The browser wars are back, not least due to hectic and ever shorter release schedules – just about every other week there seems to be some new build promising that it’s the faster way to get around online.
But which browser really delivers the best performance? We decided to pit the leading contenders against each other in a gruelling set of benchmarks to figure out the truth for ourselves.
The field was made up of the latest versions of the five leading browsers: Chrome 12.0.742.122, Firefox 5.0.1, IE 9.0.8112.16421, Opera 11.50 and Safari 5.0.5. (Those speedy release schedules meant this selection became outdated even before the tests had completed, but more on that later.)
A 32-bit Windows PC was chosen as our test rig (4GB RAM, Intel Core i7-920 CPU, nVIDIA GeForce GTX 285 graphics card, 1TB Samsung HD103SJ hard drive), and carefully prepared: power settings disabled, background programs uninstalled, everything that could interrupt or distort our tests turned off.
And then the tests began.
To achieve an overall score, then, we assigned each browser 5 points for a first place, 4 for a second, down to 1 for coming fifth. Despite its SunSpider failings, this saw Chrome take an early lead with 17 out of a possible 20, although Firefox (15), IE (12) and Opera (11) were still within easy reach. Safari, however, was off to a poor start with a lethargic score of 5.
Rendering and DOM operations
The Asteroids HTML5 Canvas, GUIMark2 Flash and GUIMark2 HTML5 Vector tests assessed rendering performance, for instance. Dromaeo’s DOM Core tests looked at common Document Object Model operations, vital for ensuring the speedy generation and display of dynamic pages. And Futuremark’s Peacekeeper combines a number of tests to give perhaps the most rounded benchmark here.
Online performance isn’t just about raw speed, of course. It also requires that your browser supports the technology that a particular web page is trying to use, and so we quickly assessed this by putting out browser through a couple of standards compliance tests.
Acid3 has received a lot of attention, but is a little out of date now, so we also used the more interesting HTML5Test to check how well our browsers supported HTML5 technologies. And the result was an easy win for Chrome, while Firefox and Opera delivered broadly similar results, Safari was fourth and IE fifth.
Real world tests
Synthetic benchmarks are easy to use, but it’s difficult to be sure how well they relate to real world experiences. And so we completed our tests by measuring how well each test browser performed some common tasks.
How long does it take to start, for instance? We measured the time it took each browser window to appear from launch: IE was the winner, Chrome close behind, while Opera took a sluggish last place.
What about the time it takes to load popular pages? We tested this with Facebook: Chrome took the crown here, only just pushing Safari into second place, while on this occasion IE and Firefox bring up the rear.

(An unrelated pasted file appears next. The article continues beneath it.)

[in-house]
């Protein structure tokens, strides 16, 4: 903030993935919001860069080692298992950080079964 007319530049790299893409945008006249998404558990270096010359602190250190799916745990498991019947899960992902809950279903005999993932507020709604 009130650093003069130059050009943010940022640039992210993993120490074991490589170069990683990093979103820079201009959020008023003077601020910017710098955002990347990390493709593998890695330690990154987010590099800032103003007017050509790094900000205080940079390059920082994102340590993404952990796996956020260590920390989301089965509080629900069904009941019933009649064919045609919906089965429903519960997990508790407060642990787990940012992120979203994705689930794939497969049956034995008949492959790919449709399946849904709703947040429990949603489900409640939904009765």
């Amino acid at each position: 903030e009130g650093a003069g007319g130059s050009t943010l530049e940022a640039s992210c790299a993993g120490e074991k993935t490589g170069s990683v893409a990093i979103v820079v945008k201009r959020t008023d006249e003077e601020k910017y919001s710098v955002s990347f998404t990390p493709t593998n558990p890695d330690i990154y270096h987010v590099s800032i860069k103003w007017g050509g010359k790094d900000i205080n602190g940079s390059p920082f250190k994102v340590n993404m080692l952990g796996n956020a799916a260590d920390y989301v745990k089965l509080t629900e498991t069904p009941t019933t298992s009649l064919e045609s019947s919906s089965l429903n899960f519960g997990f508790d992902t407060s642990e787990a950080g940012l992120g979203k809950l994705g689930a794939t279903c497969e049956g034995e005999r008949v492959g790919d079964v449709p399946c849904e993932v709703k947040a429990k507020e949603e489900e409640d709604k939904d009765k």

We assessed CPU usage by looking at the processor time required by a browser to run the full Peacekeeper benchmark, and this turned out to be the first win for Firefox, while Chrome was second.
And we completed our roundup by looking at the private memory consumed by each browser, first after running Peacekeeper in a single tab, and second after opening ten popular sites (Google, Facebook, YouTube, Yahoo!, Blogger, Wikipedia, Twitter, Amazon, eBay, Bing), each in their own tab. Safari and Opera were easy winners here, with Chrome unusually trailing behind in last place.
Trying to analyse the results of 16 benchmarks, each of widely varying importance, for 5 different browsers, could have been tricky. But fortunately, it really wasn’t. Google Chrome romped home, scoring 7 first places, and another 5 seconds, taking an easy victory with a triumphant 60 out of a possible 80.
While Opera never really got close, a set of mid-range scores saw the program take a creditable second place, scoring 52. Firefox and Safari then followed behind, and Internet Explorer was last (although there really was little between the last three contenders).
The margin of victory was so substantial that it overcame any reservations about some of our individual benchmarks. Acid3 really doesn’t matter much these days, for instance, and our CPU usage test, while interesting, can be tricky to interpret (low CPU usage is only good if the browser also returns speedy results elsewhere). But neither test made any material difference: we could omit them both and first and second place would remain the same.
Our final concern was the limited shelf life of any browser speed test. Safari 5.1 had already been released while the tests were taking place, for instance; IE 10 Platform Preview 2 was out, and betas of Chrome, Firefox and Safari were available. Would these prove to be game-changers?
To find out, we took Chrome 13.0.782.99 beta, Firefox 6.0b2, Internet Explorer 10 Platform Preview 2, Opera 12.00.1027 and Safari 5.1, and tried them out on Peacekeeper and SunSpider. But while we noticed a few small, incremental improvements – IE and Safari’s latest in particular proved a little faster than their predecessors – there was nothing to change the overall picture.
Internet Explorer needs work when it comes to performance, and both Firefox and Safari are lagging behind. Opera excels in some important areas, particularly DOM operations, but is weak elsewhere. So if you’re looking for great all-round speeds, then you really need Chrome: it’s the performance pick of the current browser crop.